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Irish Politics and the Spanish Civil War
Fearghal McGarry. Cork University Press, Cork, Éire. 1999. ISBN 1 85918 240 2 £14.95stg
WHAT WAS IT about the Spanish Civil War that caught the imagination of so many Irish people when it broke out in 1936? Fearghal McGarry - who lectures in modern history at Trinity College, Dublin - seeks to answer this question and punctures more than quite a few myths in this well-researched book.
Today, the relative handful of men who fought for the Spanish Republic are lionised in song and are well commemorated by all strands of the Irish left and the ICTU. This is quite ironic, given that the Irish Labour Party and the trade union movement refused to back the Spanish Republic at the time. Sinn Féin and PIRA also claim to inherit the mantle of the so-called ‘Connolly column’, despite IRA leader Tom Barry’s ban on IRA members joining the International Brigades. Jim Straney’s name appears on an IRA memorial in Short Strand (unveiled by Gerry Adams in 1995) despite his in absentia IRA court-martial for enlisting in the international brigade.
Despite all this latter-day identification with those who went out to fight for the losing side in the Spanish civil war, public support at the time was overwhelmingly in favour of General Franco and the Spanish nationalists. The Irish Brigade, led by General Eoin O’Duffy who founded the clerico-fascist Blueshirt movement, was only one small part of nationalist Spain’s Irish supporters. Such support was generally not ideologically ‘pro-fascist’ but given on religious grounds. Reports of republican outrages against priests, nuns and churches stirred up strong anti-communist sentiment in favour of Franco who was seen as a defender of Christianity.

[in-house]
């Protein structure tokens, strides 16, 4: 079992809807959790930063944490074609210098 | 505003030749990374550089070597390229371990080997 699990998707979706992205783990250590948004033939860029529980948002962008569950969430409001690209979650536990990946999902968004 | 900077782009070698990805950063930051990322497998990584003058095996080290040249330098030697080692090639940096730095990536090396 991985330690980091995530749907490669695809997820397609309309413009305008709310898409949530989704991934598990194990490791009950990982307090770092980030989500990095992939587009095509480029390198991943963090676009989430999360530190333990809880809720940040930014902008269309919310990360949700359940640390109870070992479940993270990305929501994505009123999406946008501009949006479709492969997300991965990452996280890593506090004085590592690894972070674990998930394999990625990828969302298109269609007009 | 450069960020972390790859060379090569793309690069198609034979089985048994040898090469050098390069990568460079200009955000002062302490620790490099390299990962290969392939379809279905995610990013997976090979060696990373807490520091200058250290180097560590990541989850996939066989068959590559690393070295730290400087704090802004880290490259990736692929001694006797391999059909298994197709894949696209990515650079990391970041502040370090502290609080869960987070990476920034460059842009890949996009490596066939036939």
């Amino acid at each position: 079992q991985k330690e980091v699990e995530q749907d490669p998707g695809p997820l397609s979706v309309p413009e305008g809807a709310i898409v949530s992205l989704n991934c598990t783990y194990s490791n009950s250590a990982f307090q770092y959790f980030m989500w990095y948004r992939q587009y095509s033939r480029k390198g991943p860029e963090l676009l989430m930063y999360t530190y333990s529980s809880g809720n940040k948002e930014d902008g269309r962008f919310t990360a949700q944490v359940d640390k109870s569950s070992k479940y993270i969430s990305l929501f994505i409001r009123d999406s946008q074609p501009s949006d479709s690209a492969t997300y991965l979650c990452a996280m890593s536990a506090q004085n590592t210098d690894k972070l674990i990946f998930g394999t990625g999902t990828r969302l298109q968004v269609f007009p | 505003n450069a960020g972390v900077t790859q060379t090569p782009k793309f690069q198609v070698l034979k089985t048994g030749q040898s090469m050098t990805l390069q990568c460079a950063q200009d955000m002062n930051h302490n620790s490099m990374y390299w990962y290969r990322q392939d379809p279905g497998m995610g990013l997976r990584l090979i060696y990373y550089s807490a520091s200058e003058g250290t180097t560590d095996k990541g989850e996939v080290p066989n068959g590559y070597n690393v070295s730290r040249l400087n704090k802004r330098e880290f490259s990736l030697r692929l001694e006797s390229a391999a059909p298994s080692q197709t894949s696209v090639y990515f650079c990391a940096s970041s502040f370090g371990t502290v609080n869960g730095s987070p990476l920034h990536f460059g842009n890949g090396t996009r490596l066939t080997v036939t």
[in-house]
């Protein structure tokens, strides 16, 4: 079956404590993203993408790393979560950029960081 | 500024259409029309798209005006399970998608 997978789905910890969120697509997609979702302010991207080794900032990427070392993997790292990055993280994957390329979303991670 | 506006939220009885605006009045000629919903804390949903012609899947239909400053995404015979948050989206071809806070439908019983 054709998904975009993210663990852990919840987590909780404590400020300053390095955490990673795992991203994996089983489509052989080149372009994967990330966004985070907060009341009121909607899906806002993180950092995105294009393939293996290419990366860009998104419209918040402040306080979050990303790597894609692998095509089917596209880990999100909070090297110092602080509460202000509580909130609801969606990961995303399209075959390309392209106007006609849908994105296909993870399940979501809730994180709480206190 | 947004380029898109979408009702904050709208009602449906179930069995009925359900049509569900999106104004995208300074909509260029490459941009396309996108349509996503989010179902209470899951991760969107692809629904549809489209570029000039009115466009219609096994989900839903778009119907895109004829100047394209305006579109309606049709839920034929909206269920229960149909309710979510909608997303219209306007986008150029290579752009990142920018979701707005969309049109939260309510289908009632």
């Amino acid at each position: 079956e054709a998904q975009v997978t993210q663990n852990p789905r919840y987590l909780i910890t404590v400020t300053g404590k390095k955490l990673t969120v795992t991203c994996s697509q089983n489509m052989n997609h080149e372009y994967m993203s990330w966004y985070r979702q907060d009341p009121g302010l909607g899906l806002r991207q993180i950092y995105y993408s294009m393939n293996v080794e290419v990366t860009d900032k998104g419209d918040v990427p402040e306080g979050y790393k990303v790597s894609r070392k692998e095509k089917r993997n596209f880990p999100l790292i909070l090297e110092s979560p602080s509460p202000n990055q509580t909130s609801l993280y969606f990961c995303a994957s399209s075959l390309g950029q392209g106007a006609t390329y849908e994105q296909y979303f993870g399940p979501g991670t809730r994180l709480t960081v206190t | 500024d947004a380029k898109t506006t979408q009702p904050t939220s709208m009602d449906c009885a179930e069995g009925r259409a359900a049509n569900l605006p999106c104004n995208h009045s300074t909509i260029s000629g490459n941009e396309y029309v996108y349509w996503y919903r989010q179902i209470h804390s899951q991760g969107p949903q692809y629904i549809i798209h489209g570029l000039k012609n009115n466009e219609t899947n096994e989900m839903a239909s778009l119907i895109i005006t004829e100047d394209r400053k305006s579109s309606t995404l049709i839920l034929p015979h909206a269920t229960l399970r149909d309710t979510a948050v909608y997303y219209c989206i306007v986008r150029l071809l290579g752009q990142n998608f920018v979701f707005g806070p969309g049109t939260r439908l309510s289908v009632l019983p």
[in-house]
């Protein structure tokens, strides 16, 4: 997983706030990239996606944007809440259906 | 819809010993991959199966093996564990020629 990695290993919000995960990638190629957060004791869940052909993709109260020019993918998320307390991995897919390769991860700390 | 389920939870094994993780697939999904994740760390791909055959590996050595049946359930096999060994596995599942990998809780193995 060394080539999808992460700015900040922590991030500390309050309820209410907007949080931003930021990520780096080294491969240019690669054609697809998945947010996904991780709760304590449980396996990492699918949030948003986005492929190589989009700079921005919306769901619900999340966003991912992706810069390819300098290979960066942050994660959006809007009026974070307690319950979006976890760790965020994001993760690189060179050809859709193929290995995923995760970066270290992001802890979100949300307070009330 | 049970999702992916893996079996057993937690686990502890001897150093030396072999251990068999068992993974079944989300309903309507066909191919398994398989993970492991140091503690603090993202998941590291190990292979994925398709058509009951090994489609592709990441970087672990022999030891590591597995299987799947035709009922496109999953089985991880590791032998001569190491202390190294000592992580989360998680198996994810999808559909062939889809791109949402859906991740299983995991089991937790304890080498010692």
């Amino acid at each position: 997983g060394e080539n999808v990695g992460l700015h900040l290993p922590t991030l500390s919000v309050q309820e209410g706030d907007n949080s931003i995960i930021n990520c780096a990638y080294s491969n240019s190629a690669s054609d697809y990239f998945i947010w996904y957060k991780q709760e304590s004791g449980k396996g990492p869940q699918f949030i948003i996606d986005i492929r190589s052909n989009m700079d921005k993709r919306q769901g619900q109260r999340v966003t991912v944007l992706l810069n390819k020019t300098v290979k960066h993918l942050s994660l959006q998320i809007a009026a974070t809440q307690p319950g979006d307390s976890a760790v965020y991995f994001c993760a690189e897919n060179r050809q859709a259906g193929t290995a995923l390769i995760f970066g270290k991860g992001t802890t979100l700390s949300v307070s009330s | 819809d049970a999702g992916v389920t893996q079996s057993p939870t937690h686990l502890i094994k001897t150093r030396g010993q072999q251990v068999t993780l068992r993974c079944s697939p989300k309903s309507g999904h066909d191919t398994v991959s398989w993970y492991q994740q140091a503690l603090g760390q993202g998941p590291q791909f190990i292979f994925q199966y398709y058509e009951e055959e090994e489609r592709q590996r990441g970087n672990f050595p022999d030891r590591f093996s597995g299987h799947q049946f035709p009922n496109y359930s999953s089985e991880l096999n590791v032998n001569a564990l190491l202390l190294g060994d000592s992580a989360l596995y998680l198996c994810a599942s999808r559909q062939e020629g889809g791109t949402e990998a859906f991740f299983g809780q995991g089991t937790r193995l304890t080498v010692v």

Support for Franco and opposition to Red Spain was strong across the whole Free State political spectrum, much of the press and among the Catholic clergy and lay groups. One such lay group, the Irish Christian Front, held massive public meetings in support of Franco. In contrast the leftist Republican Congress and the Communist Party were unable to hold public meetings without danger to life and limb from ‘Catholic Action’ groups. In Ulster, most Catholic nationalists, the Irish News and the Derry Journal supported Franco. This wrecked the Northern Ireland Labour Party as Catholic voters withdrew their tactical support. The NILP’s leader Harry Midgely - a strong supporter of the Spanish Republic – lost his parliamentary seat in the 1938 general election to a unionist after nationalists campaigned against him. Unionists generally viewed both sides in the Spanish conflict with disdain and the Orange Order detected the hand of Rome behind it all.
In this thorough book, McGarry takes a detailed look at those who went out to fight on each side of the Spanish conflict and examines the rapid growth and decline of the Irish Christian Front after Patrick Belton, its ambitious and charismatic leader, over-reached himself. In a separate section, the author looks at the stance of the Irish Catholic hierarchy, each of the major political parties in the Irish Free State and the adroit diplomatic response of the deValera government to the Spanish crisis. If you want to know more there are plenty of footnotes and a superb bibliography. You’ll not find a better treatment of this subject, no matter which side you think was right. Buy it!Home Page
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